Comparing a territorial-based and a consumption-based approach to assess the local and global environmental performance of cities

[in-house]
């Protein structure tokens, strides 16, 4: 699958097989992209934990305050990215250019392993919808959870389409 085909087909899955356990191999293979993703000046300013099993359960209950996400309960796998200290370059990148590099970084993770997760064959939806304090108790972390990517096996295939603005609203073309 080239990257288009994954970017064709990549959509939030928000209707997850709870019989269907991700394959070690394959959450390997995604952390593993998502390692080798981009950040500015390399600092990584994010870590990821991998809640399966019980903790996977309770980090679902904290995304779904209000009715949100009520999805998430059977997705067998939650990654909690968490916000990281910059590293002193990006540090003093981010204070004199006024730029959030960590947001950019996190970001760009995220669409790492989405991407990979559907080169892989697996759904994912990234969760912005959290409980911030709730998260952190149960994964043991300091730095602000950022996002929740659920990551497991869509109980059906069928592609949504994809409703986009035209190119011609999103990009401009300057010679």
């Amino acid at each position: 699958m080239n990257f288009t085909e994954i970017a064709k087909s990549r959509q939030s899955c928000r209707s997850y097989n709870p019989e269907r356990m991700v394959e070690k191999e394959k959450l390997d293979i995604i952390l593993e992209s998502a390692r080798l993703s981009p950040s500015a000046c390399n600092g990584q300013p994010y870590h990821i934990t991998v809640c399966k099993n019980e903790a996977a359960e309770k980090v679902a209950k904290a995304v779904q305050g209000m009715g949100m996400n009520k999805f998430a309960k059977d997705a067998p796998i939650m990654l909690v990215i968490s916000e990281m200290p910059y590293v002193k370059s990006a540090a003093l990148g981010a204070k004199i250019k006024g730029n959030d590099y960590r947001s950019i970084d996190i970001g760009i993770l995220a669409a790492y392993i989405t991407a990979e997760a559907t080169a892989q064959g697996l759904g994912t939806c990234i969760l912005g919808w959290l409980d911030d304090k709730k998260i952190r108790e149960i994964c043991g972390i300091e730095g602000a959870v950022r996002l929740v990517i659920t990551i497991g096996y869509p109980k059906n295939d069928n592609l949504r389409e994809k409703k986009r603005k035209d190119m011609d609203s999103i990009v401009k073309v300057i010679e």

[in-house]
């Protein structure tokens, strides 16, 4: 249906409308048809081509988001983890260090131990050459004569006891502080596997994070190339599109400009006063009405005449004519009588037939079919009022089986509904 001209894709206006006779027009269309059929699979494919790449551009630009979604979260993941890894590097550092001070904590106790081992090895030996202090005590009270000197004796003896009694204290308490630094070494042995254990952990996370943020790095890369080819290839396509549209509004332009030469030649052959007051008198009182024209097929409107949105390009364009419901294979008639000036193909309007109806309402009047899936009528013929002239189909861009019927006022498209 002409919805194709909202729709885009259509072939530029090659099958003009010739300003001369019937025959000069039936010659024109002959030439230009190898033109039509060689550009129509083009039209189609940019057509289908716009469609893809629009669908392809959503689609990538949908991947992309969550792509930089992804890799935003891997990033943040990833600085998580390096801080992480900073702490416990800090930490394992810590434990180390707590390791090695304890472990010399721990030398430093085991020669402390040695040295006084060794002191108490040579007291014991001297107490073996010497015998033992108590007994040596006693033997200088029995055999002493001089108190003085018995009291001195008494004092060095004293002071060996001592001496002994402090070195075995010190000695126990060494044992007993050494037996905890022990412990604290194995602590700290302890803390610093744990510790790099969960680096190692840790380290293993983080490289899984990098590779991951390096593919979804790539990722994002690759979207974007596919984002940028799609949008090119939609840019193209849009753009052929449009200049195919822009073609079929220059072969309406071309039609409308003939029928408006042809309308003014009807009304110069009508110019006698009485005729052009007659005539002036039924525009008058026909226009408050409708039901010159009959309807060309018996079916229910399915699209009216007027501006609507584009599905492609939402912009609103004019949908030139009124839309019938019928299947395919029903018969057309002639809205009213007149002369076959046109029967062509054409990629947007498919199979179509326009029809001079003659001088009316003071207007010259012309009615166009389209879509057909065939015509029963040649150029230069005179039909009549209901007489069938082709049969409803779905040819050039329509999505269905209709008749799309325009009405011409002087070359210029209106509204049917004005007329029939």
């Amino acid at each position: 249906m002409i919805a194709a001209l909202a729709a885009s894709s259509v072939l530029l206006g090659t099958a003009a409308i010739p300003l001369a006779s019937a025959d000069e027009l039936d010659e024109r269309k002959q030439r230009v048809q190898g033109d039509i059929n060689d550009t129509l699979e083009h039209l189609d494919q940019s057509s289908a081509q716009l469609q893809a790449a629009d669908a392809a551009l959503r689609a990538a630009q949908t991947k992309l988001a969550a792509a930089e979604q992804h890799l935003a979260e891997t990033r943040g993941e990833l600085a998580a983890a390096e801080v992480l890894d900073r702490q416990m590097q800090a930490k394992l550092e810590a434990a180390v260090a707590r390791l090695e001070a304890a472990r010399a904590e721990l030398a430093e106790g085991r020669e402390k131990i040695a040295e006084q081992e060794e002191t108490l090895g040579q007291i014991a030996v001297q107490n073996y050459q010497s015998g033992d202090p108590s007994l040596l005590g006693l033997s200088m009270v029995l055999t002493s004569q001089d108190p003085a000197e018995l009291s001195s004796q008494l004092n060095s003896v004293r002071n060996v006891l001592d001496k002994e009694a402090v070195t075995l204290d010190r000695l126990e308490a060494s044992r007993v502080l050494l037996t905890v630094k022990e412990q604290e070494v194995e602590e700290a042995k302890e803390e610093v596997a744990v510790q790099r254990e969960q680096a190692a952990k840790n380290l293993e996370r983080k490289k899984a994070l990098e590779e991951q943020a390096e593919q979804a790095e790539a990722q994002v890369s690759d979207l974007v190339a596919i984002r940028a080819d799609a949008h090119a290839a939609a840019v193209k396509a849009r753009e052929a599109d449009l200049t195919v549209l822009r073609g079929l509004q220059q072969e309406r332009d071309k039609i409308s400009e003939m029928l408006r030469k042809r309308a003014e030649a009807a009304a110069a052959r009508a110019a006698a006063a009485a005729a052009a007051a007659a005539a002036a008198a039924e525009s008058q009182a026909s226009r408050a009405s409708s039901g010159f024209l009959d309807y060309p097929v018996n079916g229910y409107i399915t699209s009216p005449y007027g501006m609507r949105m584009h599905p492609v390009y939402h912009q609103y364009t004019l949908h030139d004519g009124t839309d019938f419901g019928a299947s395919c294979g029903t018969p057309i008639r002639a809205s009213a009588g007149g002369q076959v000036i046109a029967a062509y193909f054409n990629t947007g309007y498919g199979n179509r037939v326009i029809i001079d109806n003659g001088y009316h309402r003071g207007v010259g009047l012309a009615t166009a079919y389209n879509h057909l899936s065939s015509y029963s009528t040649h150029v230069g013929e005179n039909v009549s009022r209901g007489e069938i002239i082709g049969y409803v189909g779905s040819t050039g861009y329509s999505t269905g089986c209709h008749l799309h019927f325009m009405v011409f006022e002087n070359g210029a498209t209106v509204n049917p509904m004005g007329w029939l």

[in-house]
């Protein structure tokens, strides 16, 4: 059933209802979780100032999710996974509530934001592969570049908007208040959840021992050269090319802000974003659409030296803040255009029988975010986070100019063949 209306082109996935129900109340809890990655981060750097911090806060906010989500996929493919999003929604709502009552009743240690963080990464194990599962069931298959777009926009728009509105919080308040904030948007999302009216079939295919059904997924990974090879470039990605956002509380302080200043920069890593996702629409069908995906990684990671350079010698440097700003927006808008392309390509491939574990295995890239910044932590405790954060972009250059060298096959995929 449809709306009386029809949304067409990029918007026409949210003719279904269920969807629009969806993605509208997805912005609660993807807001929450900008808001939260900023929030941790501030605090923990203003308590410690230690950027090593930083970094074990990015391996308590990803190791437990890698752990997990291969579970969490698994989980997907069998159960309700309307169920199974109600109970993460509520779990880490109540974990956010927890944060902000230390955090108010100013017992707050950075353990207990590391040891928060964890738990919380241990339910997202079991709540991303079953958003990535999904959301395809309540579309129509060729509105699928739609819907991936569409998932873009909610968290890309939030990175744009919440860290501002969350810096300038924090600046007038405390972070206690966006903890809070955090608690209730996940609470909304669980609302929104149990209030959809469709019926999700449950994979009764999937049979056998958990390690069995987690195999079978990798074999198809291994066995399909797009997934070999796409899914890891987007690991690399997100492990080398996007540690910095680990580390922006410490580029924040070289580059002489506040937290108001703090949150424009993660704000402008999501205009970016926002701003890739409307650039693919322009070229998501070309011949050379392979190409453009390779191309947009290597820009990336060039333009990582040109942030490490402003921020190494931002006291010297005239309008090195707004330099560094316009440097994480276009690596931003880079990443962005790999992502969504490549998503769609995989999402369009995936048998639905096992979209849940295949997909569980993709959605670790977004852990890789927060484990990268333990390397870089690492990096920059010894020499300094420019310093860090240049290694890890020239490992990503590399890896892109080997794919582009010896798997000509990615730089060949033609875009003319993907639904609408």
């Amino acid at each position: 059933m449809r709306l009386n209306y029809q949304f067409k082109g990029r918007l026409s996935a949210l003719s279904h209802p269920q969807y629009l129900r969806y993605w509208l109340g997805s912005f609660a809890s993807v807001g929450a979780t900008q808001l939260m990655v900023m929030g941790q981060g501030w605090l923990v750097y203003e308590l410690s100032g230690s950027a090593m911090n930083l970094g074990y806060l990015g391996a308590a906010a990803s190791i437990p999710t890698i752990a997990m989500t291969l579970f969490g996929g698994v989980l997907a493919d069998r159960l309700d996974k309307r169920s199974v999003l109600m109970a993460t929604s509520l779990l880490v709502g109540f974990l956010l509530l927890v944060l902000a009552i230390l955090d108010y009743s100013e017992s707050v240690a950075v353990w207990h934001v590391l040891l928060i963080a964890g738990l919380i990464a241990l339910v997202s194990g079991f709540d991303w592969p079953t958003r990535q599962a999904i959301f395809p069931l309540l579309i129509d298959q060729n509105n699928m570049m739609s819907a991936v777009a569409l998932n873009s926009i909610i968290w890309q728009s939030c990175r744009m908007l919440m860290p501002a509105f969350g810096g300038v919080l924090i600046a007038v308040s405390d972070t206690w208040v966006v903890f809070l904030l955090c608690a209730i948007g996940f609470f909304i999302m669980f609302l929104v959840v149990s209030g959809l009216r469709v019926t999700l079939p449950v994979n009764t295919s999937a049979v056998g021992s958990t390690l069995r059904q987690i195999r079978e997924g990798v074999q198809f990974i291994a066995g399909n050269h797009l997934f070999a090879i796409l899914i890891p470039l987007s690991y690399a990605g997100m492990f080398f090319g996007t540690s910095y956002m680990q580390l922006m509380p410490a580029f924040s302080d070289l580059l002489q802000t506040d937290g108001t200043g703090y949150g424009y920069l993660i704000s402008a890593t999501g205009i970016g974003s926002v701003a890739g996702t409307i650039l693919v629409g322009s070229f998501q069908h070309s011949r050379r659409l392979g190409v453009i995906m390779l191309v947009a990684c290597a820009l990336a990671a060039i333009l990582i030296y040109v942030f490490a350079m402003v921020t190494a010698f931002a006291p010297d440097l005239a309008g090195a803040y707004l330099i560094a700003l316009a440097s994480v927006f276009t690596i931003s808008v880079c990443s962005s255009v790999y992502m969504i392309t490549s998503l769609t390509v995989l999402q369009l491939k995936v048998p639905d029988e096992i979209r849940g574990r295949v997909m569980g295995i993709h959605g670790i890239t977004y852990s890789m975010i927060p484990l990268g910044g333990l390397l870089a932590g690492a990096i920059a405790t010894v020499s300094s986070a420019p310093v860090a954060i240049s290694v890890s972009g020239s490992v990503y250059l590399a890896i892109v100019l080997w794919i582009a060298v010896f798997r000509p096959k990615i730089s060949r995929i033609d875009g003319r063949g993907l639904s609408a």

In the framework of pressing local and global environmental challenges it is essential to understand that cities are complex systems dependent on and linked to the rest of the world through global supply chains that embody an array of environmental flows. Cities are thus a complex articulation that intertwine local and global challenges which rely at their extended hinterland for their resource use and pollution emission. To assess the environmental sustainability of an urban area in a comprehensive manner, it is not only necessary to measure its local and direct environmental performance but also to understand and take into account its global and indirect environmental counterparts. This paper presents a comparative analysis of a territorial-based and a consumption-based approach to estimate both direct and embodied resource use and pollution flows for the case of Brussels Capital Region (Belgium). The territorial-based approach is based on local energy, water and material consumption measured data as well as measured data on waste generation and pollution emissions. The estimation of indirect resource use and pollution emissions (or consumption-based approach) is based on the regional IO-tables of the city-region of Brussels extended with multi-region input-output tables, taking into account the global flows of consumption. The comparison of these two approaches is particularly relevant in the case of cities that have limited productive activities and limited or no extraction of materials as the impact on the hinterland is often underestimated or neglected by local (environmental) policies which are only based on territorial-based figures. The results show that the indirect primary energy use, {GHG} emissions and material use estimated by the consumption-based approach is more than three times higher than local measures indicate. The embodied water use, estimated via IOA, was over 40 times higher than the local water consumption. These results show that territorial-based approach using local data underestimate the resource needs and pollution emissions of a city and can therefore be insufficient or even be misguiding. By mapping the origin of embodied flows it is in fact possible to illustrate the open character of an urban economy and its dependence on the global hinterland. Finally, this paper discusses the possibility and relevance to combine these two approaches to create a hybrid framework that measures the full environmental performance of cities both accurately and comprehensively.

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